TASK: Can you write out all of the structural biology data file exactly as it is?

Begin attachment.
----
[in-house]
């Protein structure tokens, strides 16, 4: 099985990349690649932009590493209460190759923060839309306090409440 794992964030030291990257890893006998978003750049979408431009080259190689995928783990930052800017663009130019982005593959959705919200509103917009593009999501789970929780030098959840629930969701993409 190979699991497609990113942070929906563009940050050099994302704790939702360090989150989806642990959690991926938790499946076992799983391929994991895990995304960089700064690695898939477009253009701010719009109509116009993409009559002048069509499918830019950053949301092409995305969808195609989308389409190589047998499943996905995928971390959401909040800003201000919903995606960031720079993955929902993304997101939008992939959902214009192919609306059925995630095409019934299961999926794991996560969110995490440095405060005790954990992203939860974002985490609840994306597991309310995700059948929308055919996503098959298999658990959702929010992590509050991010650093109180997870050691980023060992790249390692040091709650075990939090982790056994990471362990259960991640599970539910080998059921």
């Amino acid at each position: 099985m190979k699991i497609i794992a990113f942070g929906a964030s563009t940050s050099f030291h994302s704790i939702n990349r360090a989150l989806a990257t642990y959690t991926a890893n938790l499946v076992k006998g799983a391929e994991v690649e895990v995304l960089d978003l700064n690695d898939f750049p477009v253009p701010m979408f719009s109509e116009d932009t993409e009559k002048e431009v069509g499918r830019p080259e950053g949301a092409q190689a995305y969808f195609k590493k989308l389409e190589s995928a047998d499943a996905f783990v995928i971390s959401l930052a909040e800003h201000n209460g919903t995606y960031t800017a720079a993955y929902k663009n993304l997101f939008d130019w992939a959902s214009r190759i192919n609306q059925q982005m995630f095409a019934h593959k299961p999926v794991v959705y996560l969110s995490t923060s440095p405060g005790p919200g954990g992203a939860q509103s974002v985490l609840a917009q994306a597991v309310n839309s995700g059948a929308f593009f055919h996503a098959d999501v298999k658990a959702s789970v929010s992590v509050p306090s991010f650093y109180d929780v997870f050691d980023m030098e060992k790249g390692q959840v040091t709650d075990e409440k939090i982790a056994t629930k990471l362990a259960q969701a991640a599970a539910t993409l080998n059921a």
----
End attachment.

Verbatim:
[in-house]
């Protein structure tokens, strides 16, 4: 099985990349690649932009590493209460190759923060839309306090409440 794992964030030291990257890893006998978003750049979408431009080259190689995928783990930052800017663009130019982005593959959705919200509103917009593009999501789970929780030098959840629930969701993409 190979699991497609990113942070929906563009940050050099994302704790939702360090989150989806642990959690991926938790499946076992799983391929994991895990995304960089700064690695898939477009253009701010719009109509116009993409009559002048069509499918830019950053949301092409995305969808195609989308389409190589047998499943996905995928971390959401909040800003201000919903995606960031720079993955929902993304997101939008992939959902214009192919609306059925995630095409019934299961999926794991996560969110995490440095405060005790954990992203939860974002985490609840994306597991309310995700059948929308055919996503098959298999658990959702929010992590509050991010650093109180997870050691980023060992790249390692040091709650075990939090982790056994990471362990259960991640599970539910080998059921």
């Amino acid at each position: 099985m190979k699991i497609i794992a990113f942070g929906a964030s563009t940050s050099f030291h994302s704790i939702n990349r360090a989150l989806a990257t642990y959690t991926a890893n938790l499946v076992k006998g799983a391929e994991v690649e895990v995304l960089d978003l700064n690695d898939f750049p477009v253009p701010m979408f719009s109509e116009d932009t993409e009559k002048e431009v069509g499918r830019p080259e950053g949301a092409q190689a995305y969808f195609k590493k989308l389409e190589s995928a047998d499943a996905f783990v995928i971390s959401l930052a909040e800003h201000n209460g919903t995606y960031t800017a720079a993955y929902k663009n993304l997101f939008d130019w992939a959902s214009r190759i192919n609306q059925q982005m995630f095409a019934h593959k299961p999926v794991v959705y996560l969110s995490t923060s440095p405060g005790p919200g954990g992203a939860q509103s974002v985490l609840a917009q994306a597991v309310n839309s995700g059948a929308f593009f055919h996503a098959d999501v298999k658990a959702s789970v929010s992590v509050p306090s991010f650093y109180d929780v997870f050691d980023m030098e060992k790249g390692q959840v040091t709650d075990e409440k939090i982790a056994t629930k990471l362990a259960q969701a991640a599970a539910t993409l080998n059921a």